Health Department agrees to six-month grace period


pharmacist double checking prescription

Leeway offered to pharmacy during transition to Active Ingredient Prescribing

Pharmacists are being urged to prepare for changes coming into effect from Monday 1 February 2021, which will see mandatory active ingredient listings on medicines, with some exceptions.

From this date, all eligible PBS and RPBS prescriptions will need to include the active ingredient, followed by brand if the prescriber believes it is clinically necessary, says the Department of Health.

The new regulations will not apply to:

  • Handwritten prescriptions;
  • Paper-based medication charts in the residential aged care sector;
  • Medicines with four or more active ingredients;
  • Medicines that have been excluded to protect patient safety or where it is impractical to prescribe the medicine by active ingredient; and
  • Prescriptions generated from prescribing software that utilises a free text function.

According to NPS MedicineWise, the PSA and the Pharmacy Guild, the Department of Health has agreed to provide a six-month grace period for pharmacy, ceasing 31 July 2021.

Within this period, if a pharmacy receives a prescription that does not meet active ingredient prescribing requirements, the pharmacist should contact the prescriber and request the prescription be re-issued.

If the prescriber is unable to issue a compliant prescription for any reason, the pharmacy may supply and claim for the medicine as normal under the PBS or RPBS without penalty.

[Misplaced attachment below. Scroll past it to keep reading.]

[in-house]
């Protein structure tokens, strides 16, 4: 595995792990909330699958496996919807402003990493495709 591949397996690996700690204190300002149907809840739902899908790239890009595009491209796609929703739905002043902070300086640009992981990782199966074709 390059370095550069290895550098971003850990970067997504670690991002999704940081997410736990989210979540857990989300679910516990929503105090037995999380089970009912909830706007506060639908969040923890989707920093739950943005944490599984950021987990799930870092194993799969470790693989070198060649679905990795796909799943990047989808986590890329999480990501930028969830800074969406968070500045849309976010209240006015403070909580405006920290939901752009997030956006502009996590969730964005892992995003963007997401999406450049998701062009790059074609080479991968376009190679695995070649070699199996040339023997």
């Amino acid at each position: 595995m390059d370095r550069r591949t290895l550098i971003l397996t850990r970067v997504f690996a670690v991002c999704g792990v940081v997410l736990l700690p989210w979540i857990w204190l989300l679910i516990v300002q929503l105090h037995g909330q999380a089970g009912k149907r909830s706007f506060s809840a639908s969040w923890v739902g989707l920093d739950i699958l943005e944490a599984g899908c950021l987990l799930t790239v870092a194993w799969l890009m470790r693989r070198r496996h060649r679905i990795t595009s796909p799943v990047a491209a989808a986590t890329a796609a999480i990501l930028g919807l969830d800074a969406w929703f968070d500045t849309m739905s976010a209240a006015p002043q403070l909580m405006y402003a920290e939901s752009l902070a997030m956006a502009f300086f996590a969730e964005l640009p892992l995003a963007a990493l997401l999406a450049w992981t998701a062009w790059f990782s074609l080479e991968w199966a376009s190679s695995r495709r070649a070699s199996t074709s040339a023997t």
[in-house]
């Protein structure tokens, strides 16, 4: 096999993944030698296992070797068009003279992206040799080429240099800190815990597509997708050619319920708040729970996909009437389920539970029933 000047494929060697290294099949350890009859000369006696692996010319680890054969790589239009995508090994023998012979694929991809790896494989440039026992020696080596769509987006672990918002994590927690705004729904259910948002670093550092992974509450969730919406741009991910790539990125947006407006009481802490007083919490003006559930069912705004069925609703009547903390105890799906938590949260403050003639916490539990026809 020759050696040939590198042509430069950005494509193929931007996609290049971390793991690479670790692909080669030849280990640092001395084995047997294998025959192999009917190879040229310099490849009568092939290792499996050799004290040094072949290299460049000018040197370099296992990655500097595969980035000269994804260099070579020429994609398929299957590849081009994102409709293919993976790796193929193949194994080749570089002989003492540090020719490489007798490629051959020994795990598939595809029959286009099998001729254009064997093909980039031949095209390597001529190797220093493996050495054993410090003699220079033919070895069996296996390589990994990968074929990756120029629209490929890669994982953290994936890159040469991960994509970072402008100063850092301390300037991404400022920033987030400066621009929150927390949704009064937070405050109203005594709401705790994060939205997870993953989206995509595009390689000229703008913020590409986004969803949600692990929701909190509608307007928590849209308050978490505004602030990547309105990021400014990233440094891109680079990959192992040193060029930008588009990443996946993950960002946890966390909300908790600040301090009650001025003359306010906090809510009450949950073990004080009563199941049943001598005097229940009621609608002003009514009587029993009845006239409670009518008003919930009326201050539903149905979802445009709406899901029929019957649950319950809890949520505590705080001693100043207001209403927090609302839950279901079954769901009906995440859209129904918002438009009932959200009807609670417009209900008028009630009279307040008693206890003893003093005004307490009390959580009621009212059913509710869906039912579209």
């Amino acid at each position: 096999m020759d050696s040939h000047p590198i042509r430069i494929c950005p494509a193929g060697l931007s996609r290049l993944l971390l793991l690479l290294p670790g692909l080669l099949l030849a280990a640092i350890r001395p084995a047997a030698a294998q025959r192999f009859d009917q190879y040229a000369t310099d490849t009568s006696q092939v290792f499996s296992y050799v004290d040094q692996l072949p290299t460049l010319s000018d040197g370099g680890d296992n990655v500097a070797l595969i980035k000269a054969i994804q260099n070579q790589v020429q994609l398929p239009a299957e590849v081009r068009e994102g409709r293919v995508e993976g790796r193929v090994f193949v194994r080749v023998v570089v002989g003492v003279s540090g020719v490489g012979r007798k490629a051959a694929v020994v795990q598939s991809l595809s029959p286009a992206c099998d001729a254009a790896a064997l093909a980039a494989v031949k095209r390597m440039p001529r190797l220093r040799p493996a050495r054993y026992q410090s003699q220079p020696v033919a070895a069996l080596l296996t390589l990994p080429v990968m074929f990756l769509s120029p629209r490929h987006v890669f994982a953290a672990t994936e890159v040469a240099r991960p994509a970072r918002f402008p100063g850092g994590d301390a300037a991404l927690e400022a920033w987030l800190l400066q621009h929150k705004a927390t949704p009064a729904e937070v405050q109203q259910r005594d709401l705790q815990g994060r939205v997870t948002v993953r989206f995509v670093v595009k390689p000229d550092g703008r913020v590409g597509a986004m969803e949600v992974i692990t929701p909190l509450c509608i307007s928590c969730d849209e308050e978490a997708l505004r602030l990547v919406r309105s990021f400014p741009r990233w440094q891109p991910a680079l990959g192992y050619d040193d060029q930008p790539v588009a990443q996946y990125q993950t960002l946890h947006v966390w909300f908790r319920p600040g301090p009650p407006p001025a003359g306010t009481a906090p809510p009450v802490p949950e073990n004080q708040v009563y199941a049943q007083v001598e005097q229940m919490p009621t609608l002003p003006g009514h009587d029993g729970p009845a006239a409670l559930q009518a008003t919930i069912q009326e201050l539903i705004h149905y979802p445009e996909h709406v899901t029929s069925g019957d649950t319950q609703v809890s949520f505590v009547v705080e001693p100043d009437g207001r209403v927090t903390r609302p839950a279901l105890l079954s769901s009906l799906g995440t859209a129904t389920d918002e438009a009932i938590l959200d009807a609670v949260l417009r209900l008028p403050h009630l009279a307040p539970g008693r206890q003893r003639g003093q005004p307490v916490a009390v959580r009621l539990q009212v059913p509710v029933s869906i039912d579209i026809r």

From 1 August 2021, new prescriptions that do not meet active ingredient prescribing requirements cannot be dispensed as PBS prescriptions and will need to be reissued in alignment with active ingredient prescribing requirements, or dispensed as private prescriptions.

However, non-compliant prescriptions generated before 31st July 2021 but presented after the grace period will still be able to be supplied and claimed until their expiration.

The Pharmacy Guild said it will monitor the transition period and will seek an extension if required, to ensure minimal disruption of patient care.

PSA National President Associate Professor Chris Freeman said while current pharmacy workflows or processes largely won’t change, pharmacists should continue talking with consumers about their medicines active ingredient names where possible.